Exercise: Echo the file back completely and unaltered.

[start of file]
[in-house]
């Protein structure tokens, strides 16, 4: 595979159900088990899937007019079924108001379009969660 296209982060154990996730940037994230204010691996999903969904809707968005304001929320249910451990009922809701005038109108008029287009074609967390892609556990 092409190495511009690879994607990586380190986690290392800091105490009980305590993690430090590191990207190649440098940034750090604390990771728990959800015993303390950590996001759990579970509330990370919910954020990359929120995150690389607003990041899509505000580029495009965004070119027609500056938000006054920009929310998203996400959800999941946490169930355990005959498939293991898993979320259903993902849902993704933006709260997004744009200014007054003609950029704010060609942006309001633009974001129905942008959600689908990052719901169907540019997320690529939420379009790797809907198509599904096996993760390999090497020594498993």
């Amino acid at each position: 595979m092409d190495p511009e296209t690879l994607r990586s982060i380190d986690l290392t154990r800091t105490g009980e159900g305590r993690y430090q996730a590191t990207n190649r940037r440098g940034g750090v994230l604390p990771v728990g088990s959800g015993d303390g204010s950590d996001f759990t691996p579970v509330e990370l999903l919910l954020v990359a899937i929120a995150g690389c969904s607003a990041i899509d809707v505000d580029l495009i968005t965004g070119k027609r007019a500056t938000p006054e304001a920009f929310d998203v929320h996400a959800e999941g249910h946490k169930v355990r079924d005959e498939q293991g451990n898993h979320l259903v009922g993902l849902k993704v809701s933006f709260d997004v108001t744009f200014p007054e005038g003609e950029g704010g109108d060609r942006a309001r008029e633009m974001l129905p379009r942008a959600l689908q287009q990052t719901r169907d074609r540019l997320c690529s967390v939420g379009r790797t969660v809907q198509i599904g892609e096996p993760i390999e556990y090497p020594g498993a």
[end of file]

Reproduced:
[in-house]
């Protein structure tokens, strides 16, 4: 595979159900088990899937007019079924108001379009969660 296209982060154990996730940037994230204010691996999903969904809707968005304001929320249910451990009922809701005038109108008029287009074609967390892609556990 092409190495511009690879994607990586380190986690290392800091105490009980305590993690430090590191990207190649440098940034750090604390990771728990959800015993303390950590996001759990579970509330990370919910954020990359929120995150690389607003990041899509505000580029495009965004070119027609500056938000006054920009929310998203996400959800999941946490169930355990005959498939293991898993979320259903993902849902993704933006709260997004744009200014007054003609950029704010060609942006309001633009974001129905942008959600689908990052719901169907540019997320690529939420379009790797809907198509599904096996993760390999090497020594498993």
């Amino acid at each position: 595979m092409d190495p511009e296209t690879l994607r990586s982060i380190d986690l290392t154990r800091t105490g009980e159900g305590r993690y430090q996730a590191t990207n190649r940037r440098g940034g750090v994230l604390p990771v728990g088990s959800g015993d303390g204010s950590d996001f759990t691996p579970v509330e990370l999903l919910l954020v990359a899937i929120a995150g690389c969904s607003a990041i899509d809707v505000d580029l495009i968005t965004g070119k027609r007019a500056t938000p006054e304001a920009f929310d998203v929320h996400a959800e999941g249910h946490k169930v355990r079924d005959e498939q293991g451990n898993h979320l259903v009922g993902l849902k993704v809701s933006f709260d997004v108001t744009f200014p007054e005038g003609e950029g704010g109108d060609r942006a309001r008029e633009m974001l129905p379009r942008a959600l689908q287009q990052t719901r169907d074609r540019l997320c690529s967390v939420g379009r790797t969660v809907q198509i599904g892609e096996p993760i390999e556990y090497p020594g498993a």